I think the stars aligned. Why, you ask? Somehow in the chaos of my final semester, three of my classes all required (well, two required and one was optional) a personal project that was rather open ended. Between my Math Education, Moral Education, and Technology in the Classroom classes, I found a common niche. This niche was in a flipped classroom. Anyone who’s been reading my blog knows that lately, I’ve been somewhat obsessed with them. That is partly due to how awesome I think they are, and partly due to the fact that I’ve had a monster project involving them for the last two months. I elected to do a unit within the Math 9 Curriculum on Polynomials. For more information and a better run down of the project, click here.

So how does this project tie into a critical project for Moral Education? Well, the way I see it, there are two ways to interpret the phrase “moral education:” (1) The act of educating students about morality, or (2) education that is inherently moral. I chose to focus more on the second definition, since we covered the first definition a lot more in class. For my Math Ed class, I created the flipped unit, but at the end of it, I was left asking questions about the equity of using a regular assessment model. How fair was it to assess my students the way that I’d grown up being tested, the way they’ve probably always been tested, and the way that most teachers still test? This, in fact, is less of an assessment and more of an evaluation. How could I build authentic and informative assessment into this unit? I looked at two different ways, comparing and contrasting them with each other as well as with current Quiz-Quiz-Test Model. I came up with a learning contract that uses standards-based grading and an assessment through learning that uses the material covered in the unit to bridge the gap between grade nine and grade ten math, all while enabling me to assess each skill that the student needs to demonstrate in order to fully understand polynomials for the grade nine requirements.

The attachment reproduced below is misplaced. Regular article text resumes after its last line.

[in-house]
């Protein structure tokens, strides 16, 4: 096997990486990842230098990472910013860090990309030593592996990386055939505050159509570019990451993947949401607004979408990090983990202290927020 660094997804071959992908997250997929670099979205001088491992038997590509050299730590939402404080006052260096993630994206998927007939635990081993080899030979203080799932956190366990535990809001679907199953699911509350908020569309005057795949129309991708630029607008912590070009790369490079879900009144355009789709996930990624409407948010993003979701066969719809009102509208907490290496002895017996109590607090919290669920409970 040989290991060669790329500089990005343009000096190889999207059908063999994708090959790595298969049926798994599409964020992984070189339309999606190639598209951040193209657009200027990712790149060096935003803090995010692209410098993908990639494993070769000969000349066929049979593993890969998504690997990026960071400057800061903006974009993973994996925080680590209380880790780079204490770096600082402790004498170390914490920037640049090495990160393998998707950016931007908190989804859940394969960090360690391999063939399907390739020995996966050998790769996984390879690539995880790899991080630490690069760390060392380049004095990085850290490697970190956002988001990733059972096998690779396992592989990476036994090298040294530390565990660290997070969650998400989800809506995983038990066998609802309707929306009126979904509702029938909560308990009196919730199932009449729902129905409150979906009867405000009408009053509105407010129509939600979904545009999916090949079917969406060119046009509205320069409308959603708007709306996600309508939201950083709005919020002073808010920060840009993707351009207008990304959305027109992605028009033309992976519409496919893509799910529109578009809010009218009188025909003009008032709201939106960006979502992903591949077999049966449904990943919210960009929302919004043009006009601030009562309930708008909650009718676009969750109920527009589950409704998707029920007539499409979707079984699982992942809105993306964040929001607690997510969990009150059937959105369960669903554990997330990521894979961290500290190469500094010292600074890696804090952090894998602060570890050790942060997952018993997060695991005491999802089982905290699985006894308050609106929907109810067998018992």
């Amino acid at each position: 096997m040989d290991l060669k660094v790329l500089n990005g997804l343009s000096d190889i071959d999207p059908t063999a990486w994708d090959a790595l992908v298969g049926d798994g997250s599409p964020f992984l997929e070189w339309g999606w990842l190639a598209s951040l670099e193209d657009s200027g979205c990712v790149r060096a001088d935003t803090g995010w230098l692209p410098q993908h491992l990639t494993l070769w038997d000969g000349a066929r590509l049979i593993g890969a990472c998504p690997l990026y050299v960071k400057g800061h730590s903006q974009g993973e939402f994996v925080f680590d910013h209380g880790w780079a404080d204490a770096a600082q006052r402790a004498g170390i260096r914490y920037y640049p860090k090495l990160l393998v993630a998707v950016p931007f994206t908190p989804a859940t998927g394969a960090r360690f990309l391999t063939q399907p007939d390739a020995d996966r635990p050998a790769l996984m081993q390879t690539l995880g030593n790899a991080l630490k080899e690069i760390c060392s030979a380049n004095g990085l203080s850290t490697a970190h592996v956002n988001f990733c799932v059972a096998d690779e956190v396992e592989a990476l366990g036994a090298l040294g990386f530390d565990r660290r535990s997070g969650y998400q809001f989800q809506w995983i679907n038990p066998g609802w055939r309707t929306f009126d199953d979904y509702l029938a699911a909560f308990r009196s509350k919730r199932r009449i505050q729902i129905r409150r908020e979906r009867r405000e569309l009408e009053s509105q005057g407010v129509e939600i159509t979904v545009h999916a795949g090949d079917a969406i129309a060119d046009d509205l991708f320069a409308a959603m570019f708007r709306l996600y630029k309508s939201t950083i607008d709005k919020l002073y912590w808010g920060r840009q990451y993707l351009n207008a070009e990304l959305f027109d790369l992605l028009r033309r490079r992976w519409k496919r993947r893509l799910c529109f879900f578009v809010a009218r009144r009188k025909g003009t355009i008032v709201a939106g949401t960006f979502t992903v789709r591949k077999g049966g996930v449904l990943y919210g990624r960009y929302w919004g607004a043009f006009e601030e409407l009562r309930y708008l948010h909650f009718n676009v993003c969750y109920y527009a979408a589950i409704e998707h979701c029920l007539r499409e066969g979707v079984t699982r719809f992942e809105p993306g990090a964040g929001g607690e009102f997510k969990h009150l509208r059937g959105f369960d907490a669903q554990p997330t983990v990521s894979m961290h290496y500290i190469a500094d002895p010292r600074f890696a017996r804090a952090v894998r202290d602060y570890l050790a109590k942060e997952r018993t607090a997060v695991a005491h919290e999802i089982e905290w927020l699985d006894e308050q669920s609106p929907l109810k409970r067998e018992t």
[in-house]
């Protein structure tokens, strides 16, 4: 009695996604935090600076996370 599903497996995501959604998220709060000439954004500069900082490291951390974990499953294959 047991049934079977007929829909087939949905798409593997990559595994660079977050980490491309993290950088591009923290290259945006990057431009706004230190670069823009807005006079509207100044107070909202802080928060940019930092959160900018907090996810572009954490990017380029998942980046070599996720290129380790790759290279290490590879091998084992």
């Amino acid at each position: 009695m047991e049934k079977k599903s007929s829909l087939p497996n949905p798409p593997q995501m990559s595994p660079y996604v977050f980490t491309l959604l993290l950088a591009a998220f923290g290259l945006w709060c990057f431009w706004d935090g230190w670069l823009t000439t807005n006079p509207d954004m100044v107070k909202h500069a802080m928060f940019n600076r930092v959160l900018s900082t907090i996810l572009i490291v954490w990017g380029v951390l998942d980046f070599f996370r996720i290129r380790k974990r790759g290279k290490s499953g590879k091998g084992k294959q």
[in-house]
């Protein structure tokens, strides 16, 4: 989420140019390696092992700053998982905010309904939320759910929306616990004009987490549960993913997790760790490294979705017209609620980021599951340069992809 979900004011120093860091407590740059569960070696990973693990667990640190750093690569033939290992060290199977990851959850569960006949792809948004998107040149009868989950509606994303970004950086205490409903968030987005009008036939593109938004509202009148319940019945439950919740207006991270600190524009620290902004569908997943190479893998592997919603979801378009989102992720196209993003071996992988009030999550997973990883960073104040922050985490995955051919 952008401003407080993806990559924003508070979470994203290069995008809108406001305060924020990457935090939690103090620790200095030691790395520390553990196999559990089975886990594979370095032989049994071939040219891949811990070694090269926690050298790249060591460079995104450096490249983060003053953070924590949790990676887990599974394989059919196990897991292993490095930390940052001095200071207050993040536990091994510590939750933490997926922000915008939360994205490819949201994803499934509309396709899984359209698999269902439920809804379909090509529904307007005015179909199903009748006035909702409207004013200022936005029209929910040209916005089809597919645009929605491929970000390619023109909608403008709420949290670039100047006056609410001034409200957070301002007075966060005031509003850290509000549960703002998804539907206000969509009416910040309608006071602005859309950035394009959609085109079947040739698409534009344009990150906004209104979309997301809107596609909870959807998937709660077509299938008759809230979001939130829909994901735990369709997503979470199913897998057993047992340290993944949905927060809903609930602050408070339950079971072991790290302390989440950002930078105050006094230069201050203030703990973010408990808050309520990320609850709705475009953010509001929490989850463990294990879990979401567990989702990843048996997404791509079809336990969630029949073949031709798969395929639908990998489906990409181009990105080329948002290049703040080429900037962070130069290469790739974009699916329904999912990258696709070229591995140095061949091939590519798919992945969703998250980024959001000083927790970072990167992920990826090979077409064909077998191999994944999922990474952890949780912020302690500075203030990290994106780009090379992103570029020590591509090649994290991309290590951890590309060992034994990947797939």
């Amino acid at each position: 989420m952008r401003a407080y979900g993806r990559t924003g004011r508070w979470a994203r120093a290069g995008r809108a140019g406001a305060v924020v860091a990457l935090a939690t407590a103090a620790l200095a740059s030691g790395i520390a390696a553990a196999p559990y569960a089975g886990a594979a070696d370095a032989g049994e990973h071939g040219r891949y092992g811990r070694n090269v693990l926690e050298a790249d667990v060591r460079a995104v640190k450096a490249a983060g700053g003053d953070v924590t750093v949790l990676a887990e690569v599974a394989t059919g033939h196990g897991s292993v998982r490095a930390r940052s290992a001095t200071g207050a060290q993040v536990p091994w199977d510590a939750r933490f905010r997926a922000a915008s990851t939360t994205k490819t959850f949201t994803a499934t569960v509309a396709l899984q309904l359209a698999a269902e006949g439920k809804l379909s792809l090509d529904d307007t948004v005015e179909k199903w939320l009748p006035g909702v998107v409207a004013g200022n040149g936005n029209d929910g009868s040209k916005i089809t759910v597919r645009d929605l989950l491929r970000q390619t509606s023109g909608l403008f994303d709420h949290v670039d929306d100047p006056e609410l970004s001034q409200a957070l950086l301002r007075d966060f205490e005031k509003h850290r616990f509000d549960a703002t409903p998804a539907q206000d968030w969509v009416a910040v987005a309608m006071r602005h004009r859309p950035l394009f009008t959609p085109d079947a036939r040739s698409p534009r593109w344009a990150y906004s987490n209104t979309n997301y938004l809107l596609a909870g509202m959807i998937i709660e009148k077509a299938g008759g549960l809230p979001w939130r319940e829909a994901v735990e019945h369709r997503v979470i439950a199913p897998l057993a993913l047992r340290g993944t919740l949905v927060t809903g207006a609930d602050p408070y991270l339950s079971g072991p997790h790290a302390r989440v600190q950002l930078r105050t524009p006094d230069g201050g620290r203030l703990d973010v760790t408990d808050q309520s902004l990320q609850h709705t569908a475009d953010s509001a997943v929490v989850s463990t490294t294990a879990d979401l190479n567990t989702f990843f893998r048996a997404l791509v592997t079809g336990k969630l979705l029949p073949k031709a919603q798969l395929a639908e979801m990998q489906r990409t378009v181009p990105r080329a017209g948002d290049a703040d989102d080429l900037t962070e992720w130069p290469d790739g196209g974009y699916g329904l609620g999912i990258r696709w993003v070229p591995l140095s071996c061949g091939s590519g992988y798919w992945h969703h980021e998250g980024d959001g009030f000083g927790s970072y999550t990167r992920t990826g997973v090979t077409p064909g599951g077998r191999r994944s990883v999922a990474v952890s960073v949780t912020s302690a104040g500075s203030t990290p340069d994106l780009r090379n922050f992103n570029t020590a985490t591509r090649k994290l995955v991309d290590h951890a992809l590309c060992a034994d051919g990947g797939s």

However, I’m not about the ignore the first definition of moral education. Within this classroom, there will need to be a lot of discussion about equity, fairness, and ethics in math education. These conversations need to take place in order to justify why I would even consider challenging the status quo. These conversations could be overtly teaching morals and ethics. Implicitly, I am morally educating my students by treating each student with great respect — so much respect that I want to customize their learning for each of them and give them the opportunity to shine come assessment time, however that may manifest itself. More importantly, I want to provide them with a desire to learn, not just  force them to memorize, material. Showing this kind of respect for their intelligence, effort, and learning is modeling good citizenship for my students.